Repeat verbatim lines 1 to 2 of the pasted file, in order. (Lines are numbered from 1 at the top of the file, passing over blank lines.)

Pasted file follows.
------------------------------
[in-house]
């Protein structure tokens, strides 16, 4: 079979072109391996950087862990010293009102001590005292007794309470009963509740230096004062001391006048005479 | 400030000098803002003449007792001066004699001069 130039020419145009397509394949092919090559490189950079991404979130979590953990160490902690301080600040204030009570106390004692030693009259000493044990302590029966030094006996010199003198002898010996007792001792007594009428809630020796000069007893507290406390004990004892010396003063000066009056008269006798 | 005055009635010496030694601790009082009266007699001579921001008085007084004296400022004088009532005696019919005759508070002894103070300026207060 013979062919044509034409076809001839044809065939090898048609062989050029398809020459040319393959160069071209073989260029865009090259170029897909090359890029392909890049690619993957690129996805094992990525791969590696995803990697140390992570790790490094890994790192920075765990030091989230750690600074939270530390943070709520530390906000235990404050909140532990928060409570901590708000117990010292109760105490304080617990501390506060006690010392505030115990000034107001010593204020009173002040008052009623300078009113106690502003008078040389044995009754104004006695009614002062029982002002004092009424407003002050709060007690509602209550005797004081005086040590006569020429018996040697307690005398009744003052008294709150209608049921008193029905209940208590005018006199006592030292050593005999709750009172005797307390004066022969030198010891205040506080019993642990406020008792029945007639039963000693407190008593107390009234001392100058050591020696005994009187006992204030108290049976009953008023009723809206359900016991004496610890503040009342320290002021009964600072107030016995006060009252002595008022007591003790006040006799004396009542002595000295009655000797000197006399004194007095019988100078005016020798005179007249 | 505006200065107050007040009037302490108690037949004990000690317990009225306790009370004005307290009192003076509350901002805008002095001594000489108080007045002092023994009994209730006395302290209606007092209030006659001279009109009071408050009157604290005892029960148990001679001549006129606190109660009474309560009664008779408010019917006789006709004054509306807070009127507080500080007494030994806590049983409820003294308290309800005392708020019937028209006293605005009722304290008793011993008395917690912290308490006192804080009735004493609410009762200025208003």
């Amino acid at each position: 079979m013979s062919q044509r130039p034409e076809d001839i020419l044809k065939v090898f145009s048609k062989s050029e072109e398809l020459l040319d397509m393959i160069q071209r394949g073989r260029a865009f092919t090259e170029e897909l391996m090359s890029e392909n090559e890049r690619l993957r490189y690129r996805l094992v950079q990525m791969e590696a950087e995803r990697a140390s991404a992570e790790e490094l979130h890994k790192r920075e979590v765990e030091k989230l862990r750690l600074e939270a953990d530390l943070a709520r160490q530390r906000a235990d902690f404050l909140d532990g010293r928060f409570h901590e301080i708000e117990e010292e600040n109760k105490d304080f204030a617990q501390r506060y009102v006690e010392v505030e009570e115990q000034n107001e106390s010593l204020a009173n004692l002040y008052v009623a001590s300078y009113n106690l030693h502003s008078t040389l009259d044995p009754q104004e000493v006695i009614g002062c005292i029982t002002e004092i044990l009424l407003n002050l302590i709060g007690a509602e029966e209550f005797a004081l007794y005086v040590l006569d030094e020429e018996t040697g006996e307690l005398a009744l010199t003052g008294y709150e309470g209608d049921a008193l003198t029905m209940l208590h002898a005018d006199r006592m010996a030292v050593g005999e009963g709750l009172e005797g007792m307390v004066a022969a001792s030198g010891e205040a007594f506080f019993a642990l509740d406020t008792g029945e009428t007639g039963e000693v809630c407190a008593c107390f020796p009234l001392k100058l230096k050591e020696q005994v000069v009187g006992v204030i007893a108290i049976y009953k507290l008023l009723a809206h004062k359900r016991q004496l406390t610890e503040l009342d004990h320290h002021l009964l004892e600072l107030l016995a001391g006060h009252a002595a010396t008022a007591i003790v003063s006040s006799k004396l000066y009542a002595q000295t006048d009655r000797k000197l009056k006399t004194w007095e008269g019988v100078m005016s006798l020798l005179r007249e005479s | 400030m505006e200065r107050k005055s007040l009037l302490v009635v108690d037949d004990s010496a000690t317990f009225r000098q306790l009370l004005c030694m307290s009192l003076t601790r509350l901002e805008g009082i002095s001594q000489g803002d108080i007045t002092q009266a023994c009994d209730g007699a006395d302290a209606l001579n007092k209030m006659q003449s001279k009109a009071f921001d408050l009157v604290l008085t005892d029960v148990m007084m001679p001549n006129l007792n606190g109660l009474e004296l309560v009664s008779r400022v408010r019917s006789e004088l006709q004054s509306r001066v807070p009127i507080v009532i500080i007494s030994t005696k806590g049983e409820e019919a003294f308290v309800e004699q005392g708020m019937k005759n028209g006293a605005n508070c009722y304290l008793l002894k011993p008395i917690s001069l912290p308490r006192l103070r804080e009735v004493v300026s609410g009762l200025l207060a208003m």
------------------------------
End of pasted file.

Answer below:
[in-house]
């Protein structure tokens, strides 16, 4: 079979072109391996950087862990010293009102001590005292007794309470009963509740230096004062001391006048005479 | 400030000098803002003449007792001066004699001069 130039020419145009397509394949092919090559490189950079991404979130979590953990160490902690301080600040204030009570106390004692030693009259000493044990302590029966030094006996010199003198002898010996007792001792007594009428809630020796000069007893507290406390004990004892010396003063000066009056008269006798 | 005055009635010496030694601790009082009266007699001579921001008085007084004296400022004088009532005696019919005759508070002894103070300026207060 013979062919044509034409076809001839044809065939090898048609062989050029398809020459040319393959160069071209073989260029865009090259170029897909090359890029392909890049690619993957690129996805094992990525791969590696995803990697140390992570790790490094890994790192920075765990030091989230750690600074939270530390943070709520530390906000235990404050909140532990928060409570901590708000117990010292109760105490304080617990501390506060006690010392505030115990000034107001010593204020009173002040008052009623300078009113106690502003008078040389044995009754104004006695009614002062029982002002004092009424407003002050709060007690509602209550005797004081005086040590006569020429018996040697307690005398009744003052008294709150209608049921008193029905209940208590005018006199006592030292050593005999709750009172005797307390004066022969030198010891205040506080019993642990406020008792029945007639039963000693407190008593107390009234001392100058050591020696005994009187006992204030108290049976009953008023009723809206359900016991004496610890503040009342320290002021009964600072107030016995006060009252002595008022007591003790006040006799004396009542002595000295009655000797000197006399004194007095019988100078005016020798005179007249 | 505006200065107050007040009037302490108690037949004990000690317990009225306790009370004005307290009192003076509350901002805008002095001594000489108080007045002092023994009994209730006395302290209606007092209030006659001279009109009071408050009157604290005892029960148990001679001549006129606190109660009474309560009664008779408010019917006789006709004054509306807070009127507080500080007494030994806590049983409820003294308290309800005392708020019937028209006293605005009722304290008793011993008395917690912290308490006192804080009735004493609410009762200025208003």